eric-haibin-lin commented on a change in pull request #10391: [MXNET-139] Tutorial for mixed precision training with float16 URL: https://github.com/apache/incubator-mxnet/pull/10391#discussion_r179345103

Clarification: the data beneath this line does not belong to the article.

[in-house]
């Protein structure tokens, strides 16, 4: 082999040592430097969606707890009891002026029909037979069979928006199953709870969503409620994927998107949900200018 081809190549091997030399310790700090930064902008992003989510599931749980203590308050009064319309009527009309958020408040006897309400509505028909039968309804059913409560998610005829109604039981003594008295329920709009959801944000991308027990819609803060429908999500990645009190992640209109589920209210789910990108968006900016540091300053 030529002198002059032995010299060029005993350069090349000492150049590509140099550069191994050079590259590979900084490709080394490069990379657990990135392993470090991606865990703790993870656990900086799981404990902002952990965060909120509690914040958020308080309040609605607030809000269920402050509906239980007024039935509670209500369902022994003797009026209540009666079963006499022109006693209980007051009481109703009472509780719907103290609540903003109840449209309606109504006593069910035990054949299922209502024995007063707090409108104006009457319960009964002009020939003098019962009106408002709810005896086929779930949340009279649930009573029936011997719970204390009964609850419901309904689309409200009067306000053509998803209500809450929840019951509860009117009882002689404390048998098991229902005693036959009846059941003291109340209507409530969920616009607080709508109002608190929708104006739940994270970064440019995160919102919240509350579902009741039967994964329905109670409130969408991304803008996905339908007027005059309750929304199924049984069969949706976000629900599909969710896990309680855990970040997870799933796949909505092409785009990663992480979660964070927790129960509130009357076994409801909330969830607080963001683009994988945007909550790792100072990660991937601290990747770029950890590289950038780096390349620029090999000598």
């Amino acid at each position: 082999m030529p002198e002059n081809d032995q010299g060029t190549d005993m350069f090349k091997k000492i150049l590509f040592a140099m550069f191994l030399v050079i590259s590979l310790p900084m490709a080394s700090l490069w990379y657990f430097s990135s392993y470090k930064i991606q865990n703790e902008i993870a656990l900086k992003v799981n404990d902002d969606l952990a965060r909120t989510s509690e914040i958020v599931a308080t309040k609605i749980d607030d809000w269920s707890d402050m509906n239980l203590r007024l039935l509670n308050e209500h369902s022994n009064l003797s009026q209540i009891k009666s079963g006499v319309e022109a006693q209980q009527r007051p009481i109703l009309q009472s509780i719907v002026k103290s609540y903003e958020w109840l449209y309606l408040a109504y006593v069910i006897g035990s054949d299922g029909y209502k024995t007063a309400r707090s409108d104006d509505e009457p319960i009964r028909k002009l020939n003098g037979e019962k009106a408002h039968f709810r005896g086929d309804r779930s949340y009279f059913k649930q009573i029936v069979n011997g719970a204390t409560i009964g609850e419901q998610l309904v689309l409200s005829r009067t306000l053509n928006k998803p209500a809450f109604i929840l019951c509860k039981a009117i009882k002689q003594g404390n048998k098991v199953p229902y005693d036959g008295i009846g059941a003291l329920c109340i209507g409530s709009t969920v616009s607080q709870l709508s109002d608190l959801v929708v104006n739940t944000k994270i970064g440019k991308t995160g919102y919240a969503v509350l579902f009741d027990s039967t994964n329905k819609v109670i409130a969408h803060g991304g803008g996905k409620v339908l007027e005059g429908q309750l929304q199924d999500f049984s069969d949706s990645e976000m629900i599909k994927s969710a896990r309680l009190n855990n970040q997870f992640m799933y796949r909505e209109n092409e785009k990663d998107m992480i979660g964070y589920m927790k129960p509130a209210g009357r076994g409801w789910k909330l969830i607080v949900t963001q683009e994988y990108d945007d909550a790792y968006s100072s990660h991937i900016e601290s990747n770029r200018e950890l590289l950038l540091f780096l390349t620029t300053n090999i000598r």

########## File path: docs/tutorials/python/float16.md ########## @@ -0,0 +1,280 @@ +# Mixed precision training using float16 + +The computational resources required for training deep neural networks has been increasing of late because of complexity of the architectures and size of models. Mixed precision training allows us to reduces the resources required by using lower precision arithmetic. In this approach we train using 16 bit floating points (half precision) while using 32 bit floating points (single precision) for output buffers of float16 computation. This combination of single and half precision gives rise to the name Mixed precision. It allows us to achieve the same accuracy as training with single precision, while decreasing the required memory and training or inference time. + +The float16 data type, is a 16 bit floating point representation according to the IEEE 754 standard. It has a dynamic range where the precision can go from 0.0000000596046 (highest, for values closest to 0) to 32 (lowest, for values in the range 32768-65536). Despite the decreased precision when compared to single precision (float32), float16 computation can be much faster on supported hardware. The motivation for using float16 for deep learning comes from the idea that deep neural network architectures have natural resilience to errors due to backpropagation. Half precision is typically sufficient for training neural networks. This means that on hardware with specialized support for float16 computation we can greatly improve the speed of training and inference. This speedup results from faster matrix multiplication, saving on memory bandwidth and reduced communication costs. It also reduces the size of the model, allowing us to train larger models and use larger batch sizes. + +The Volta range of Graphics Processing Units (GPUs) from Nvidia have Tensor Cores which perform efficient float16 computation. A tensor core allows accumulation of half precision products into single or half precision outputs. For the rest of this tutorial we assume that we are working with Nvidia's Tensor Cores on a Volta GPU. + +In this tutorial we will walk through how one can train deep learning neural networks with mixed precision on supported hardware. We will first see how to use float16 and then some techniques on achieving good performance and accuracy. + +## Prerequisites + +- Volta range of Nvidia GPUs +- Cuda 9 or higher +- CUDNN v7 or higher + +## Using the Gluon API + +With Gluon, we need to take care of two things to convert a model to support float16. +1. Cast the Gluon Block, so as to cast the parameters of layers and change the type of input expected, to float16. +2. Cast the data to float16 to match the input type expected by the blocks if necessary. + +### Training +Let us look at an example of training a Resnet50 model with the Caltech101 dataset with float16. +First, let us get some import stuff out of the way. + + +```python +import os +import tarfile +import multiprocessing +import time +import numpy as np +import mxnet as mx +from mxnet import nd, autograd, gluon +from mxnet.gluon.model_zoo import vision as models +from mxnet.metric import Accuracy +from mxnet.gluon.data.vision.datasets import ImageFolderDataset +``` + +Let us start by fetching the Caltech101 dataset and extracting it. Review comment: Could you add a reminder of how big the dataset is (num images, number of GBs) ---------------------------------------------------------------- This is an automated message from the Apache Git Service. To respond to the message, please log on GitHub and use the URL above to go to the specific comment. For queries about this service, please contact Infrastructure at: us...@infra.apache.org With regards, Apache Git Services